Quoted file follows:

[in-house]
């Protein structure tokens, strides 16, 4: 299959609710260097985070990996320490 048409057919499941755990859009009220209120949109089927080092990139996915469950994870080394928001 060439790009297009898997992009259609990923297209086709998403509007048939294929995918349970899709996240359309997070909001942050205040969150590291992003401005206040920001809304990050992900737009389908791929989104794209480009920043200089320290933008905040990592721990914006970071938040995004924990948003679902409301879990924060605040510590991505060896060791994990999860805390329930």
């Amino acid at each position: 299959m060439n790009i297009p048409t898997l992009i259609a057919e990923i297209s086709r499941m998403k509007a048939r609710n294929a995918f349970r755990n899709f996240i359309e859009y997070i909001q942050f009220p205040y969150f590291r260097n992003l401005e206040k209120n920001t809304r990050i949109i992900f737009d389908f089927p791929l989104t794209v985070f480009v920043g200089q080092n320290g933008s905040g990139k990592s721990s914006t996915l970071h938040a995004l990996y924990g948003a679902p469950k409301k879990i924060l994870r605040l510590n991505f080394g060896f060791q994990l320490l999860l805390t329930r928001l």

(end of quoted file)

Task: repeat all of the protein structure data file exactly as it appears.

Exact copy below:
[in-house]
């Protein structure tokens, strides 16, 4: 299959609710260097985070990996320490 048409057919499941755990859009009220209120949109089927080092990139996915469950994870080394928001 060439790009297009898997992009259609990923297209086709998403509007048939294929995918349970899709996240359309997070909001942050205040969150590291992003401005206040920001809304990050992900737009389908791929989104794209480009920043200089320290933008905040990592721990914006970071938040995004924990948003679902409301879990924060605040510590991505060896060791994990999860805390329930």
């Amino acid at each position: 299959m060439n790009i297009p048409t898997l992009i259609a057919e990923i297209s086709r499941m998403k509007a048939r609710n294929a995918f349970r755990n899709f996240i359309e859009y997070i909001q942050f009220p205040y969150f590291r260097n992003l401005e206040k209120n920001t809304r990050i949109i992900f737009d389908f089927p791929l989104t794209v985070f480009v920043g200089q080092n320290g933008s905040g990139k990592s721990s914006t996915l970071h938040a995004l990996y924990g948003a679902p469950k409301k879990i924060l994870r605040l510590n991505f080394g060896f060791q994990l320490l999860l805390t329930r928001l």